Tracking Tick Infections in 3-D
Innovative Models Allow Study of How Pathogens Invade Vasculature, Tissues
A University of Maryland researcher is part of a team using 3-D bioengineered models of human blood vessels in a first-of-its-kind examination of how tick-borne pathogens cause diseases like Lyme and Anaplasmosis.
The project, funded by a nearly $730,000 grant from the Department of Defense, aims to provide new targets for vaccine development and therapeutic options amid a rising incidence of tick-borne disease—a fourfold increase from 2004 to 2016, according to the U.S. Centers for Disease Control and Prevention.
Utpal Pal, professor of veterinary medicine, is one of three collaborators who combine expertise in tick-borne infectious diseases and bioengineering to study mechanisms that can’t be adequately captured using animal models. Pal is partnering with principal investigator Dr. John Dumler of the Uniformed Services University of the Health Sciences, as well as Johns Hopkins University materials science and engineering Professor Peter Searson, an expert in engineering models of human blood vessels and systems, particularly in the brain.
While 2-D models have been used in the past to examine pathogen dissemination, this is the first time that 3-D vascular structures have been used in tick-borne infection to study how pathogens are transported by the blood and vascular system in real time, and how they can enter organs and tissues like the brain.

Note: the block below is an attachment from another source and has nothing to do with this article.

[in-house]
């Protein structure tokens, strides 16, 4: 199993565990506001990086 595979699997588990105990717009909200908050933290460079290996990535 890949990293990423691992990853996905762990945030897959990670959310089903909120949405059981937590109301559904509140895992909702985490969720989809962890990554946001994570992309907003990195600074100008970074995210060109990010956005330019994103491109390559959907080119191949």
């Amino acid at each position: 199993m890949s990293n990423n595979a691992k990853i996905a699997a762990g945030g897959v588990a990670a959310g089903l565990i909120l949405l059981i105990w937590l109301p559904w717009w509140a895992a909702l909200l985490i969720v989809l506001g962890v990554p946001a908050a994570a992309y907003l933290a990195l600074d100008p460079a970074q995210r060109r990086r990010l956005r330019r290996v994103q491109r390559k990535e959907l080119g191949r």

“Right now, there is absolutely no effective model to study this process,” says Pal, “so these 3-D models are essential.”
The Borrelia burgdorferi pathogen that causes Lyme disease and the Anaplasma phagocytophilum pathogen that causes Anaplasmosis are two prominent pathogens carried by the black-legged tick, Ixodes scapularis—also known as the deer tick. Dumler is an expert in Anaplasma, while Pal is known around the world for his research with Borrelia. Much remains in question about how both pathogens move from the skin to the blood and then from the blood to their target tissues and organs. Because these processes are profoundly distinct for each organism, it’s nearly impossible to carry out the research effectively in animal models.
The researchers are able to visualize this process in real time, tracking pathogens with fluorescent dyes. They’re able are able to manipulate the models with different types of cells and structures to visualize how transfer of pathogens in and out of the bloodstream occurs.
“Being able to study pathogen dissemination in a configuration that mimics what happens in a real tissue will give a much better picture about what happens in real life,” Dumler said.